Trump's order to bypass Congress on coronavirus relief faces likely legal challenges

Chris Megerian, Anna M. Phillips and Sarah D. Wire, Los Angeles Times on

Published in Political News

WASHINGTON -- President Donald Trump on Saturday said he was bypassing Congress and taking unilateral action to provide financial relief to Americans struggling during the coronavirus crisis, despite uncertainty about his legal authority to do so.

Following the breakdown of talks on Capitol Hill to reach a bipartisan deal, Trump signed four orders that he said would extend enhanced federal unemployment benefits, defer some employees' payroll taxes, continue a temporary ban on evictions and reduce the burden of student loans.

His action would reduce the temporary federal unemployment add-on for jobless Americans to $400 from the $600-a-week payments that recently expired. To pay for this, Trump is hoping to use $44 billion in previously approved disaster aid to states.

Trump also said states would be asked to contribute 25% of the cost -- or $100 per week -- and it is unclear whether states would be able or willing to do that.

Trump said Americans earning less than $100,000 would be eligible for a payroll tax holiday through the end of this year, after which they would be required to pay the deferred taxes. But he said that if he is reelected in November, he would forgive the deferred taxes and make the cut permanent.

Democrats roundly criticized Trump's actions.


"This is not presidential leadership. These orders are not real solutions," said presumptive Democratic presidential nominee Joe Biden. "They are just another cynical ploy designed to deflect responsibility. Some measures do far more harm than good."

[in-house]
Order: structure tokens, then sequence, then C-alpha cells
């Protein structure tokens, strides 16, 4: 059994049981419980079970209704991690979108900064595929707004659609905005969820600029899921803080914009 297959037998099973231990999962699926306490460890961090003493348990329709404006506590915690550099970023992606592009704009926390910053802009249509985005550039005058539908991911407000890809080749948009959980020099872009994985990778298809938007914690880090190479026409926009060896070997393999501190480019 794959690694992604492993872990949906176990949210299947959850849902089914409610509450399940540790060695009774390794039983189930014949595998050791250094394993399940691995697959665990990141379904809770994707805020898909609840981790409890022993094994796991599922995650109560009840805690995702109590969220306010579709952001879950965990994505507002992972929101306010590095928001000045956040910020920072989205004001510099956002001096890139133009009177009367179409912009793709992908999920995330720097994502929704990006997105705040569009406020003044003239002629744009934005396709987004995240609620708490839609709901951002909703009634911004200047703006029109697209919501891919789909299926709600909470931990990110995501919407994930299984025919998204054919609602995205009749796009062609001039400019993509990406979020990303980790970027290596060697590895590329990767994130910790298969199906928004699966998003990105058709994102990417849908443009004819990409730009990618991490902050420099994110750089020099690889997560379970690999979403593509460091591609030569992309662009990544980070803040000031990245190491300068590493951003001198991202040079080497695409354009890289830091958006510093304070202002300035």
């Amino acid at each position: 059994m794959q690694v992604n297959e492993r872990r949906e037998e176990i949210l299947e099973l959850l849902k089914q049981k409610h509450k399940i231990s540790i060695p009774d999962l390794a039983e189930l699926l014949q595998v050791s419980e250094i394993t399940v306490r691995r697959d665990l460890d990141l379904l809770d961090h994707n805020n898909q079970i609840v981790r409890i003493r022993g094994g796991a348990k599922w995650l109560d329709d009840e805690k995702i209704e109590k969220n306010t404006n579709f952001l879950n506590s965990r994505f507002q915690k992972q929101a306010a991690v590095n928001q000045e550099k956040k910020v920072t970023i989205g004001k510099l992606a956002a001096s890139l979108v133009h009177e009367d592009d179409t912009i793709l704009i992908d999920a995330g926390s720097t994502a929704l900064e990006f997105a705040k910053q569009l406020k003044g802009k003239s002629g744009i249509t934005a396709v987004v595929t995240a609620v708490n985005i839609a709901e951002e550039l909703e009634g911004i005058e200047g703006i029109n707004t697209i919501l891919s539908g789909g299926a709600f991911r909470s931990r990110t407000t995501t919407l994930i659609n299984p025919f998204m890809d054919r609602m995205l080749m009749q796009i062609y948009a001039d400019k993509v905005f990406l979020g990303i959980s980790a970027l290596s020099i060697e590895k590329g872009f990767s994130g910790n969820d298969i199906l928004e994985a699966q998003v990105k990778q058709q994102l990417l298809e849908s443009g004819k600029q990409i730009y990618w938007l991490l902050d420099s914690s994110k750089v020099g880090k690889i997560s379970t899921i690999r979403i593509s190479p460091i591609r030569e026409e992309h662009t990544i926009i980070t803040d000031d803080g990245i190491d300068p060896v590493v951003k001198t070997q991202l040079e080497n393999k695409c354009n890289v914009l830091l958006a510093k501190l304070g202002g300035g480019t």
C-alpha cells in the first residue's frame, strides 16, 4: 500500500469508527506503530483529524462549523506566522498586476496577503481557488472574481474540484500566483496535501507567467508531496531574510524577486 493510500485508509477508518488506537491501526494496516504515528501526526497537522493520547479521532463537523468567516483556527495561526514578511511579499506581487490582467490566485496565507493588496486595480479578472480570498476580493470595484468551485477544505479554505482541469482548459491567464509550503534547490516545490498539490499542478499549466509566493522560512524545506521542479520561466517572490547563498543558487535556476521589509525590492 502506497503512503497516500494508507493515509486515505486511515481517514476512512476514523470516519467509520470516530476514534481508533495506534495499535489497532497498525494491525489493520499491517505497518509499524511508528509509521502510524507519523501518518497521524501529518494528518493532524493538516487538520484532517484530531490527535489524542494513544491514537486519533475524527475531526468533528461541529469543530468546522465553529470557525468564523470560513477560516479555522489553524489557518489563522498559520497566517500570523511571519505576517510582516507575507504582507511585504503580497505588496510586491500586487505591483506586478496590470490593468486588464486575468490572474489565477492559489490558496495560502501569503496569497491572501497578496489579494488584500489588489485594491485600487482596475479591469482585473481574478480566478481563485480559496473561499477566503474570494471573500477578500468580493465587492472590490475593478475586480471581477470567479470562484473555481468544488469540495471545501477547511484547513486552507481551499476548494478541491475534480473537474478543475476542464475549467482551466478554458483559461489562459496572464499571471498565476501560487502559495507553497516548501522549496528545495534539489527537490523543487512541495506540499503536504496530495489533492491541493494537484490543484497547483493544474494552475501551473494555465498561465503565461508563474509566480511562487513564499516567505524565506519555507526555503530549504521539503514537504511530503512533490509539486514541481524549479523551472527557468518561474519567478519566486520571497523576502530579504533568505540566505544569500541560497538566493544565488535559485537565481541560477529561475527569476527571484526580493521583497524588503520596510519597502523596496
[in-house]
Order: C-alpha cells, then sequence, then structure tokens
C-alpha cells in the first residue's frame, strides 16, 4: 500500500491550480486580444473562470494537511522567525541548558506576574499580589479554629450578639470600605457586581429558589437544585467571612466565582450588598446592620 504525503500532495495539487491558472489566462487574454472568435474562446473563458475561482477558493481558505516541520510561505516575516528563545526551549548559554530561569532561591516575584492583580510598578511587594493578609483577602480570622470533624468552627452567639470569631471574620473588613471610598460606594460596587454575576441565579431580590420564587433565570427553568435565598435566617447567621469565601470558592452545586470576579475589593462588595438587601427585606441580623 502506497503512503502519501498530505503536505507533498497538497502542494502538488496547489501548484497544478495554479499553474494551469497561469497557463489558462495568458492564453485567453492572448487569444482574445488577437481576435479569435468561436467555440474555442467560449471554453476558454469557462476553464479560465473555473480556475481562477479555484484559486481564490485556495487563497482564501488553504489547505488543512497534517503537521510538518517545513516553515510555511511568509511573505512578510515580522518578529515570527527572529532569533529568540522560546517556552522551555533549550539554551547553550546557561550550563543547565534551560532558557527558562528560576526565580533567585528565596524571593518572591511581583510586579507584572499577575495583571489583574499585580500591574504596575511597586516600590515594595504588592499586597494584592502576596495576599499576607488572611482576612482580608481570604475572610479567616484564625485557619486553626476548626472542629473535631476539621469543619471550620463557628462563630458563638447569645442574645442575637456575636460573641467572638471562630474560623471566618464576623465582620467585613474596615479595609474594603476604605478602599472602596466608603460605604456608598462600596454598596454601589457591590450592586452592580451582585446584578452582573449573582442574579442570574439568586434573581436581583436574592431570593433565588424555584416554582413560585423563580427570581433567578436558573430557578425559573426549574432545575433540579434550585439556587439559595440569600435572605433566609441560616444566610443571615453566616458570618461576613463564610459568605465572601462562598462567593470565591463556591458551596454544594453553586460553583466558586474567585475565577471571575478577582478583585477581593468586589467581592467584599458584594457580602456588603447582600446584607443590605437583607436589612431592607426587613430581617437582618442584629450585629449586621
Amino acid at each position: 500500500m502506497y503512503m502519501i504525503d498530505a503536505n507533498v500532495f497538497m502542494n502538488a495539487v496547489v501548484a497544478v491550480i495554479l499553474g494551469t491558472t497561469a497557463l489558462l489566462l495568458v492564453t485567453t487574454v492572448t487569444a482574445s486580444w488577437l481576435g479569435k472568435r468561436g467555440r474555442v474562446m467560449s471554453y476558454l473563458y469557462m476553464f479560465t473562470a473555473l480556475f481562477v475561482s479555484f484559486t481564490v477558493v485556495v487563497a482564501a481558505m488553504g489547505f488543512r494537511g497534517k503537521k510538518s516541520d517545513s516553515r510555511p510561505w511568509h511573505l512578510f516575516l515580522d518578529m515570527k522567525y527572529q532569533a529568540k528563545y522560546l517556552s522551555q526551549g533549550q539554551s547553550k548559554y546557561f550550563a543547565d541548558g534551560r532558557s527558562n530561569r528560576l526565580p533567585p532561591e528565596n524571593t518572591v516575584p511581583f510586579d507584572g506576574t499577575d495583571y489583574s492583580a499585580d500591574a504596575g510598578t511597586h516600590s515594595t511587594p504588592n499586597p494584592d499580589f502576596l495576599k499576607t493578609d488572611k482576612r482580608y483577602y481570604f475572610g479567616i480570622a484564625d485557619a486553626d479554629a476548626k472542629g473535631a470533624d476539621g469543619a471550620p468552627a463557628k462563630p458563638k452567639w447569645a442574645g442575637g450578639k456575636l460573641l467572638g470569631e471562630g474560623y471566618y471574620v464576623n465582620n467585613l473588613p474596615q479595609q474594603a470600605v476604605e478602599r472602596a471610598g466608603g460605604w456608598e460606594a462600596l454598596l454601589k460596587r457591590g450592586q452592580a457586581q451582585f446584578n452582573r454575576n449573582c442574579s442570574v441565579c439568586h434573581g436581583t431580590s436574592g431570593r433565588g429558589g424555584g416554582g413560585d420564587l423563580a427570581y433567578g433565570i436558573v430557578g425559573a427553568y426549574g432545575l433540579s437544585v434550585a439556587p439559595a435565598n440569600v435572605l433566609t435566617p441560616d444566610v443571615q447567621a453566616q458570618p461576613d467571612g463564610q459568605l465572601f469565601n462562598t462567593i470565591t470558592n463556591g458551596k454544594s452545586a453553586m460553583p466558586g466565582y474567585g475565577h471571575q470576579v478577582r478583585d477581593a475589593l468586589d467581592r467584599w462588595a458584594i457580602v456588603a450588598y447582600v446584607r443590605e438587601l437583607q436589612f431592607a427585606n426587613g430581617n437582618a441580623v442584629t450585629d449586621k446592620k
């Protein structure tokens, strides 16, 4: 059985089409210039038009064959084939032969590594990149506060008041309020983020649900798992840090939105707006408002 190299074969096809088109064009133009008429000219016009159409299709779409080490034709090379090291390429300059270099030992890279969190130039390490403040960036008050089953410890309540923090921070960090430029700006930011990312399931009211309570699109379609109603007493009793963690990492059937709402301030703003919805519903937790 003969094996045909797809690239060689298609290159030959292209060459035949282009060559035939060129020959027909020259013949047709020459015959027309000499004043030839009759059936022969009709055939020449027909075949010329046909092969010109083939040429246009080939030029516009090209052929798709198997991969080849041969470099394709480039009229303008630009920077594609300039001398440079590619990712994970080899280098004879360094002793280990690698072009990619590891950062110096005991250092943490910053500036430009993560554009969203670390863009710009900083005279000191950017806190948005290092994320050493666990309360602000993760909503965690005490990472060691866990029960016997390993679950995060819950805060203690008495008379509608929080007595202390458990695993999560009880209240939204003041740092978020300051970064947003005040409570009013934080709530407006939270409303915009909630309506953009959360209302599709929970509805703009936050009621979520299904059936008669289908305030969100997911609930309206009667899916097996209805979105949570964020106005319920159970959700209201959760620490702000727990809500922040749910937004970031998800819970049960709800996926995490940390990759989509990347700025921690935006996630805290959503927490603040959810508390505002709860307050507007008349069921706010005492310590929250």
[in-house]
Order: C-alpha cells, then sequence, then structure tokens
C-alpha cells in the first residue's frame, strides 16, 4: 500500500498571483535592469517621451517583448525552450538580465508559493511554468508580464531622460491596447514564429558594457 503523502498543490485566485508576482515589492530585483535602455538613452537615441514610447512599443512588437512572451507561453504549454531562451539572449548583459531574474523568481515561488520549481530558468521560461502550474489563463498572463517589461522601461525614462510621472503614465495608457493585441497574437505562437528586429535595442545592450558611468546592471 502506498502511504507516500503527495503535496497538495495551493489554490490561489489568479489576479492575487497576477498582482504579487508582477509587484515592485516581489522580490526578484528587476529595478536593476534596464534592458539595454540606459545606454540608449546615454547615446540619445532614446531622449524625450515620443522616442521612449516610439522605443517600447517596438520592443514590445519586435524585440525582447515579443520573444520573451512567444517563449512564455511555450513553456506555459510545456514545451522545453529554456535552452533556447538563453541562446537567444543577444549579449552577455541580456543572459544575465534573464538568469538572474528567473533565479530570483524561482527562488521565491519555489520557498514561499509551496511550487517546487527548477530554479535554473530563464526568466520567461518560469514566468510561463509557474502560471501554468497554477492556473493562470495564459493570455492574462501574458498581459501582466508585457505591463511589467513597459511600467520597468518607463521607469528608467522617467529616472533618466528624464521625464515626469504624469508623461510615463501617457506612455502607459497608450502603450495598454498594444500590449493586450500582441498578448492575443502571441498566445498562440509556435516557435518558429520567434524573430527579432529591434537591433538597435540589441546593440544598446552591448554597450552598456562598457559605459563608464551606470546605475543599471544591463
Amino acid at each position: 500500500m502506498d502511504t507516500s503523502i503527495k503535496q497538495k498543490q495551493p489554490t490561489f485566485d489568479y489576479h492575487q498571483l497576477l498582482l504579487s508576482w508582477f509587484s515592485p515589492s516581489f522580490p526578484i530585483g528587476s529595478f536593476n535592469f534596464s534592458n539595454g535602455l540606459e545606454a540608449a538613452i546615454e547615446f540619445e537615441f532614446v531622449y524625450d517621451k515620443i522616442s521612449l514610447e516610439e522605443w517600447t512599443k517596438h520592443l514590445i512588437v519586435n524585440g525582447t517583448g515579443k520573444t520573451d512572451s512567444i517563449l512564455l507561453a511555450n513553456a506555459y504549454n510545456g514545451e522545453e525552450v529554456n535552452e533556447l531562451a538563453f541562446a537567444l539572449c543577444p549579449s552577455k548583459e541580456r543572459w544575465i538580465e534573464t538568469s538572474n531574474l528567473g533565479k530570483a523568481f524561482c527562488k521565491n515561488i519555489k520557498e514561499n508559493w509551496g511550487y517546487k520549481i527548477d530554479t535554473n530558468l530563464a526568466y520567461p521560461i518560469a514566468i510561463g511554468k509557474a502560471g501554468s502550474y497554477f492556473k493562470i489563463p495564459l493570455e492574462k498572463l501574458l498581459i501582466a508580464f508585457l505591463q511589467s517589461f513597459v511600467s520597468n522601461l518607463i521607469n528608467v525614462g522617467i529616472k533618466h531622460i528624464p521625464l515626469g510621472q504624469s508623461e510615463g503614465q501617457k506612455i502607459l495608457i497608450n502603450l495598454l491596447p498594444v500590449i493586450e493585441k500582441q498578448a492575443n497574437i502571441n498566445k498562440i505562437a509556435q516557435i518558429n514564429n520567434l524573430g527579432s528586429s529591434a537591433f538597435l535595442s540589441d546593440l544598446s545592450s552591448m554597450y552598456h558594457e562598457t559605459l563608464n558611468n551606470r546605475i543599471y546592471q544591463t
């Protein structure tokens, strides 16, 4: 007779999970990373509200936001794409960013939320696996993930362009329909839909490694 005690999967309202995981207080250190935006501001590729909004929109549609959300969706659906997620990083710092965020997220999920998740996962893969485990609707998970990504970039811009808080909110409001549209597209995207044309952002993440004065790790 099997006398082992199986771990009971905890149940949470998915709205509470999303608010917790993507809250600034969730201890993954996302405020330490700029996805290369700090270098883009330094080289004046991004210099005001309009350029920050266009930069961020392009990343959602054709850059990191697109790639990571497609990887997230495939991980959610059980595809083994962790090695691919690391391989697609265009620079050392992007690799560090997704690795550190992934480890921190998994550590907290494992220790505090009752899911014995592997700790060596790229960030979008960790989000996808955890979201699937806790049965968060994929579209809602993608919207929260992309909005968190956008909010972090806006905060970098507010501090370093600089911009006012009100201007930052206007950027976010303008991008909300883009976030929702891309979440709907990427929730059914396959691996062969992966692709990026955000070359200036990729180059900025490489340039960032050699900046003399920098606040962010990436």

House Speaker Nancy Pelosi, D-Calif., and Senate Minority Leader Charles E. Schumer, D-N.Y., called on Trump and Republicans to return to the negotiating table to work out a bill.

"We're disappointed that instead of putting in the work to solve Americans' problems, the president instead chose to stay on his luxury golf course to announce unworkable, weak and narrow policy announcements to slash the unemployment benefits that millions desperately need and endanger seniors' Social Security and Medicare," the Democratic leaders said in a statement.

Speaking for the second time this week before a small crowd of supporters who cheered the president at his New Jersey golf club, Trump gave a disjointed speech. He accused top congressional Democrats of blocking desperately needed financial assistance and claimed the economy was "coming back very very strong."


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